Most cell phones today come with the ability to lock the screen -- a feature that prevents others from picking up your phone and using it or going through the contents. In today’s society, where we rely on our cell phones for everything — banking, saved passwords, sensitive emails and even work-related documents and files — a password can add an extra layer of protection to keep out prying eyes and snooping fingers. But when you’re arrested and the police are trying to use the contents of your cell phone as evidence, such locking systems can become a problem.
The most common method of locking your phone is through the use of a passcode: 4 letters or numbers that, if keyed in correctly, will unlock your phone completely, allowing full use. But new technology has provided additional security features for users with the most recent Apple and Android releases, and some users now have the ability to lock and unlock their phones with their fingerprints. With this security feature, users typically have the option to set up a backup passcode that other people would need to know in order to unlock the phone, but a simple fingerprint from the owner would grant him or her access without the passcode.
Can You Be Ordered to Unlock?
Whenever technology changes — especially widely-used technology, like cell phones — there are legal aspects to be considered. In this case, what can the police ask a suspect to do with his or her cell phone if it’s locked with a passcode? What about when you have fingerprint locking technology? It’s important for all cell phone users to be aware of what is and is not protected under the law as far as their phone privacy is concerned.
According to a recent ruling from the Virginia Circuit Court, fingerprint security is not as secure as you may think. In Commonwealth of Virginia v. David Charles Baust, Judge Steven C. Frucci ruled that a police officer can have a suspect unlock his or her phone with a fingerprint, if that is how the security system on the suspect’s phone is set up. However, numerical or letter passcodes are still off-limits. So what is the difference between unlocking with a passcode and unlocking with your fingerprint?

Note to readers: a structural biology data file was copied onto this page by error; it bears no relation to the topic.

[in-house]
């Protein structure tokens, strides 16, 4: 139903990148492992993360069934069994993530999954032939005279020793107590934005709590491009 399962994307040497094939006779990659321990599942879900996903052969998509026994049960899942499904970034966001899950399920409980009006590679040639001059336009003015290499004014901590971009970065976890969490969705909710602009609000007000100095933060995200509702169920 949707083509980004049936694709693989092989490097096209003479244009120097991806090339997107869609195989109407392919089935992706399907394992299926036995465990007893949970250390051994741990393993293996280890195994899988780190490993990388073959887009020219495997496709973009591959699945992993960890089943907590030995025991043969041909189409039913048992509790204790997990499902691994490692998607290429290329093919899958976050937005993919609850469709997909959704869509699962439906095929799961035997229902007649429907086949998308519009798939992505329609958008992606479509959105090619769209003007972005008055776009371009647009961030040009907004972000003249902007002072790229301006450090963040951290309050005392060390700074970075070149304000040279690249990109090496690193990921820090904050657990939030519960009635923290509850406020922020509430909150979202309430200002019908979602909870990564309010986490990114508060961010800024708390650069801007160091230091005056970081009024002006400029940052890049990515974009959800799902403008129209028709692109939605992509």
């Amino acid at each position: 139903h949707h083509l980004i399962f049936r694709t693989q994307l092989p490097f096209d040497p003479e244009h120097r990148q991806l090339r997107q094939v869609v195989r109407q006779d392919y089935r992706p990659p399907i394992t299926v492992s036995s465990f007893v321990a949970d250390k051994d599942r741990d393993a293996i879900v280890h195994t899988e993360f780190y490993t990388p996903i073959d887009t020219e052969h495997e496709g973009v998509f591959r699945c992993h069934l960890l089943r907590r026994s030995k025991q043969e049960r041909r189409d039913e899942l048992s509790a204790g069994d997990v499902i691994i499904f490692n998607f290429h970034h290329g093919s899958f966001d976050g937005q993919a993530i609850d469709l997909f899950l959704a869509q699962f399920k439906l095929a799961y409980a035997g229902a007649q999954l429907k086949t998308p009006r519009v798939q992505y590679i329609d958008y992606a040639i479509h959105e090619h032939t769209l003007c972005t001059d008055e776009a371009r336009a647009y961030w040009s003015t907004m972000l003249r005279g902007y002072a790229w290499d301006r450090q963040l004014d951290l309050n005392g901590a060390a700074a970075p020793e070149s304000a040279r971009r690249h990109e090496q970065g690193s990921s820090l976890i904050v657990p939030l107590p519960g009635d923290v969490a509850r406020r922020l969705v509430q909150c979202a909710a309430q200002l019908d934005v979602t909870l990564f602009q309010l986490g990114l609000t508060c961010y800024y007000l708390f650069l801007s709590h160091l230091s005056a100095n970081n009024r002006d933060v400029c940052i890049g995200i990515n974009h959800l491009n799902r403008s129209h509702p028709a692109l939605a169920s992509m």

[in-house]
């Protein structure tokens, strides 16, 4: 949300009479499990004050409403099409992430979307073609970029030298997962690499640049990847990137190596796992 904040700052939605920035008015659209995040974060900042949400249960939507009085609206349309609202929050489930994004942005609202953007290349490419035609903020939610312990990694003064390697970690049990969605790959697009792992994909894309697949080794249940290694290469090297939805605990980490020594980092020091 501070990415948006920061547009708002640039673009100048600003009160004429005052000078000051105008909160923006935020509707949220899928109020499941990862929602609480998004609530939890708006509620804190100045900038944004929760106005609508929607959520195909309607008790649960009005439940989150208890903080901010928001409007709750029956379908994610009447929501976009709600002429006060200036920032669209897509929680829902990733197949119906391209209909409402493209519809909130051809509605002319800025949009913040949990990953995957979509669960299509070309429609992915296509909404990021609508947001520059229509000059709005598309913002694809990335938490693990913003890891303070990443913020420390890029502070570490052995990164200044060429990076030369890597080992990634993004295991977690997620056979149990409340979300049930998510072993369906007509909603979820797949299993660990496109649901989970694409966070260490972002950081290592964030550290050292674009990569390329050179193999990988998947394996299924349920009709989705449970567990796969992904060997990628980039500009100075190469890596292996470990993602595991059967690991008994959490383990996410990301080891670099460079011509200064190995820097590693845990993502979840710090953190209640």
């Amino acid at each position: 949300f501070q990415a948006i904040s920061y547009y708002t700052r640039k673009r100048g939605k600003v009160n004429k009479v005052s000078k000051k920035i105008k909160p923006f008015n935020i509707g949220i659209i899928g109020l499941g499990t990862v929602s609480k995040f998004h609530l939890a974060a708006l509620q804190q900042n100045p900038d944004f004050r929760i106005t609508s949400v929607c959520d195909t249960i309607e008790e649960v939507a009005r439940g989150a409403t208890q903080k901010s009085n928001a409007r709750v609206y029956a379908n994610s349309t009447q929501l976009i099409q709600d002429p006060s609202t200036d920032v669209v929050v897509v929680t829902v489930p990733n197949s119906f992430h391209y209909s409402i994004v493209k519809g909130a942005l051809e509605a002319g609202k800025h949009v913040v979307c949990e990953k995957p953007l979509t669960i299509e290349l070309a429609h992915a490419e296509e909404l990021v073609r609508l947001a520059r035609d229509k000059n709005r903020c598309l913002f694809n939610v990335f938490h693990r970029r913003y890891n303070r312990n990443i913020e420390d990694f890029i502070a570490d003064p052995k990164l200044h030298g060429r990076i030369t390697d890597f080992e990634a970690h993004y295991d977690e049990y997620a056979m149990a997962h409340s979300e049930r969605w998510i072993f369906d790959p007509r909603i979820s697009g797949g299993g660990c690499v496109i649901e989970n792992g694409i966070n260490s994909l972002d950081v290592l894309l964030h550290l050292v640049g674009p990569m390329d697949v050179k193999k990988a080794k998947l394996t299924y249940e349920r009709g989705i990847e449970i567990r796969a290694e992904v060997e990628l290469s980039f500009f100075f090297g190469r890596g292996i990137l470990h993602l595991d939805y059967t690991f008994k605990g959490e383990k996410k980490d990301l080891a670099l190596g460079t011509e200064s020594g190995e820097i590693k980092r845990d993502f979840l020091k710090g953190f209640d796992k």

The U.S. Constitution gives every American citizen the right to an expectation of privacy in his or her home and on his or her person, and in most cases, this privacy extends to personal space and belongings, like a car and sometimes even cell phone data. The Fifth Amendment also gives citizens the right not to incriminate themselves — and this is the issue in play in the Virginia Court’s ruling.
If you provide a passcode verbally, meaning you tell the police what digits to enter to unlock your phone, you could potentially be providing the officer with evidence against that could be used against you — which is a violation of your Fifth Amendment rights. However, if you simply swipe your thumb over the unlock button, you have not provided any verbal evidence and your Fifth Amendment rights do not come into play.
As we come to rely more and more on technology in every aspect of our lives, it’s important to understand how that technology could be used against you in court or criminal investigations. For more information, contact a New Jersey criminal defense attorney at Helmer, Conley, and Kasselman, PA today.